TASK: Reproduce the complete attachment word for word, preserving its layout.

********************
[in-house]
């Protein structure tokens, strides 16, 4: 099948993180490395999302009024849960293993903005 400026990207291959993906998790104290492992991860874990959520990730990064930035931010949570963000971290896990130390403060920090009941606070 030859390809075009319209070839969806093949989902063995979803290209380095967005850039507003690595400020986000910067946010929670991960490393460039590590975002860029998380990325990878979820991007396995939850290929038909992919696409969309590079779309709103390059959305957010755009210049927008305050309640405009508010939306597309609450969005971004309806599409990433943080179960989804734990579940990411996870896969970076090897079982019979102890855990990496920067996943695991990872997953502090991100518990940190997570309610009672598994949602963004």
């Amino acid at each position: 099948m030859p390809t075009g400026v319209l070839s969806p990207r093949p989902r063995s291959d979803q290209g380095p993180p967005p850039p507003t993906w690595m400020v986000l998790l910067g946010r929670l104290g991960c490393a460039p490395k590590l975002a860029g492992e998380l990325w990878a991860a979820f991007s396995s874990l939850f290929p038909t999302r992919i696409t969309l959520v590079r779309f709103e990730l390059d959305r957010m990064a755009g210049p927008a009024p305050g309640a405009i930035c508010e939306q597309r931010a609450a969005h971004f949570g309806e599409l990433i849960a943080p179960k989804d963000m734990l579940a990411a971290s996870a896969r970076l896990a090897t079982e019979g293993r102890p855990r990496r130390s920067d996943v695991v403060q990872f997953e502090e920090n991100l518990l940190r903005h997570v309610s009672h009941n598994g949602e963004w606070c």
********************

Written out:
[in-house]
């Protein structure tokens, strides 16, 4: 099948993180490395999302009024849960293993903005 400026990207291959993906998790104290492992991860874990959520990730990064930035931010949570963000971290896990130390403060920090009941606070 030859390809075009319209070839969806093949989902063995979803290209380095967005850039507003690595400020986000910067946010929670991960490393460039590590975002860029998380990325990878979820991007396995939850290929038909992919696409969309590079779309709103390059959305957010755009210049927008305050309640405009508010939306597309609450969005971004309806599409990433943080179960989804734990579940990411996870896969970076090897079982019979102890855990990496920067996943695991990872997953502090991100518990940190997570309610009672598994949602963004």
């Amino acid at each position: 099948m030859p390809t075009g400026v319209l070839s969806p990207r093949p989902r063995s291959d979803q290209g380095p993180p967005p850039p507003t993906w690595m400020v986000l998790l910067g946010r929670l104290g991960c490393a460039p490395k590590l975002a860029g492992e998380l990325w990878a991860a979820f991007s396995s874990l939850f290929p038909t999302r992919i696409t969309l959520v590079r779309f709103e990730l390059d959305r957010m990064a755009g210049p927008a009024p305050g309640a405009i930035c508010e939306q597309r931010a609450a969005h971004f949570g309806e599409l990433i849960a943080p179960k989804d963000m734990l579940a990411a971290s996870a896969r970076l896990a090897t079982e019979g293993r102890p855990r990496r130390s920067d996943v695991v403060q990872f997953e502090e920090n991100l518990l940190r903005h997570v309610s009672h009941n598994g949602e963004w606070c």